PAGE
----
The St. Louis Passengers and the Holocaust
During the last week of May 1939, the Cuban government refused to grant entry to 937 Jewish refugees fleeing Hitler’s Germany. They were passengers aboard the Hamburg—America Line’s St. Louis. This was three months before the Nazi leader invaded Poland at the start of World War II.
Other boatloads of refugees had found sanctuary in Havana. The authors postulate that a number of factors—greed, political infighting, public agitation against immigration, fascist influences, and anti-Semitism—were the reasons why these Jews were turned back. The German liner then sailed within sight of Miami, where it was barred from entering the United States, despite appeals to President Roosevelt and his wife. U.S. Coast Guard cutters surrounded the vessel to ensure that none of the passengers attempted to swim for shore.
In mid-June, the Jews were forced back across the Atlantic, and found refuge in four western European countries, but only the 288 passengers sent to England were safe from the Nazis’ brutality and persecution.
Although much has been written about that fateful voyage, Ogilvie and Miller have taken the story a substantial step further by revealing what happened to the refugees. Ogilvie is director of the National Institute of Holocaust Education at the United States Holocaust Memorial Museum. Miller is director of the Benjamin and Vladka Meed Registry of Jewish Holocaust Survivors at the Holocaust Memorial Museum.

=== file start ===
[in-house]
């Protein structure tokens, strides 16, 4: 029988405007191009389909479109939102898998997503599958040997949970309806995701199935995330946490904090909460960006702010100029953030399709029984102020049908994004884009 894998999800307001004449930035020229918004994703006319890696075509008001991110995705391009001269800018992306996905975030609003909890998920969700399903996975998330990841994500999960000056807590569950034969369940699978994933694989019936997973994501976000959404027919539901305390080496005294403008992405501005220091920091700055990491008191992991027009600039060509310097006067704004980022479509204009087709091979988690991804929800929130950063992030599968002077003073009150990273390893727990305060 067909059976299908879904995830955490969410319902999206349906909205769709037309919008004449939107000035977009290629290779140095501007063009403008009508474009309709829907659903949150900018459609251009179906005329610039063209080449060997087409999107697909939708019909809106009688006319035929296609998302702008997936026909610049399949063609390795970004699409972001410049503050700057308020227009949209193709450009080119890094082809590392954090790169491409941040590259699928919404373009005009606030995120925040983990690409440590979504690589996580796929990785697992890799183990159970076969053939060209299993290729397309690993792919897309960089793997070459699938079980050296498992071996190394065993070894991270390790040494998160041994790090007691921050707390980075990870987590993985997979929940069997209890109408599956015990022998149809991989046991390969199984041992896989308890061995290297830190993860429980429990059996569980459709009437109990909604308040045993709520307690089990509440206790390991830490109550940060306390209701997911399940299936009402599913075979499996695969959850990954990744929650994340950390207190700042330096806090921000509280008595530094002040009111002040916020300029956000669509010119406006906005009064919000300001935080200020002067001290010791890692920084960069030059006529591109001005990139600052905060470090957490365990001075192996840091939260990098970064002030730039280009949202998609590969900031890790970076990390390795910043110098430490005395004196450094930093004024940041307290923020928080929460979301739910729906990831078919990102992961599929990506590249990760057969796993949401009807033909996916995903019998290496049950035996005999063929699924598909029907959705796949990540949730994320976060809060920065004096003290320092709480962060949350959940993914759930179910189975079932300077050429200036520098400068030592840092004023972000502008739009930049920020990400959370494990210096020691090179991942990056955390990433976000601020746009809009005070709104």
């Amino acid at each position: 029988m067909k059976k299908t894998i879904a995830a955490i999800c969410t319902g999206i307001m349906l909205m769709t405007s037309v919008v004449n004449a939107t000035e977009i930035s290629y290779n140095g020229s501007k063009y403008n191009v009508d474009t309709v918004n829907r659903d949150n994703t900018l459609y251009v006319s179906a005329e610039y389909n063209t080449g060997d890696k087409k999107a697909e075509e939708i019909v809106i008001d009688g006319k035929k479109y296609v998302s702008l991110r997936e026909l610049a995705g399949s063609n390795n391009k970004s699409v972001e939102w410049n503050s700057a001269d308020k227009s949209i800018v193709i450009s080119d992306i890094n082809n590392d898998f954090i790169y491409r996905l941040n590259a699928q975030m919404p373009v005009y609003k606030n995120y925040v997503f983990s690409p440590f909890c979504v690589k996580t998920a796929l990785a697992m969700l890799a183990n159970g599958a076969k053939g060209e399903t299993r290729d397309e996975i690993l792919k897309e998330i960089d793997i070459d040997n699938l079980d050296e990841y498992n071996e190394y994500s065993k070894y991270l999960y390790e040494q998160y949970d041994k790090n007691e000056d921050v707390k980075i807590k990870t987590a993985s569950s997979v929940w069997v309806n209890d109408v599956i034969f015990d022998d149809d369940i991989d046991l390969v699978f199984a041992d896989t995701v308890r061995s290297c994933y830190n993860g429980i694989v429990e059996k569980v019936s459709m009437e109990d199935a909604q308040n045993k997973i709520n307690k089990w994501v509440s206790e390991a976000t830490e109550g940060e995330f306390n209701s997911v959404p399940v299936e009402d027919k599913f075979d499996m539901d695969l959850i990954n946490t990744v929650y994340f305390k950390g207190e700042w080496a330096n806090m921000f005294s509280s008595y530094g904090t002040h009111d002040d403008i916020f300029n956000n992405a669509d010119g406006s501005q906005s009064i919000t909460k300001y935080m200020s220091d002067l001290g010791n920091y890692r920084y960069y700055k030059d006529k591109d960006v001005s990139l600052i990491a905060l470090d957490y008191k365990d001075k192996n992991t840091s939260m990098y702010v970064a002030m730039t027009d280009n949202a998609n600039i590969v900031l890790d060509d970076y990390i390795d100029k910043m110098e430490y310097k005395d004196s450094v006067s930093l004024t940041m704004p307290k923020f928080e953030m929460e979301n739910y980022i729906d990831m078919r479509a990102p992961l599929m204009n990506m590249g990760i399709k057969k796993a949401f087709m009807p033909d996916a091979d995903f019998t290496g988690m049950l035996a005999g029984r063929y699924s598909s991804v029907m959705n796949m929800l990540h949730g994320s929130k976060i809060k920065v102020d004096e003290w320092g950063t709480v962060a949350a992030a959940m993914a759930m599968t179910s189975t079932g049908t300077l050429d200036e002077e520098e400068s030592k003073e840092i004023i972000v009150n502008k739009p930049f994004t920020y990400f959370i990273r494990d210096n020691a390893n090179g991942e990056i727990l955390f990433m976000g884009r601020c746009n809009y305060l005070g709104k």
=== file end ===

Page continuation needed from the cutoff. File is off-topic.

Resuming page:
Having spent nine years travelling and researching, the authors bring to life not just the event, but the people involved. They write that since the purpose of the book “is to trace the passengers’ experiences, one of the hardest parts of writing this was deciding which stories to include.”
One story is that of the Dingfelders, who had owned a butcher shop in Plauen, Germany, and later changed their name to Felder. Bob Felder, a design engineer, died in 1986, but the authors located his widow in her Michigan home in 2001. The Felders had married in 1948 after coming to the United States and eventually had two children.
Ogilvie and Miller have tried—and succeeded—to achieve balance in representing geography, fate, and different ages and genders. Included are men who enlisted in the U.S. Army and helped liberate Europe from the Nazis; the first American soldier released in a prisoner exchange with Korea in 1953; a woman born in Ankara, Turkey; a man who left wartime Europe a second time for Cuba and is buried outside Havana; and two brothers who left the relative safety of England and headed home to Romania and an uncertain future.
The St. Louis tragedy has come to symbolize the world’s indifference to the plight of European Jewry on the eve of World War II. This book offers an understanding of the beginning of the Holocaust and its appalling consequence for Jews.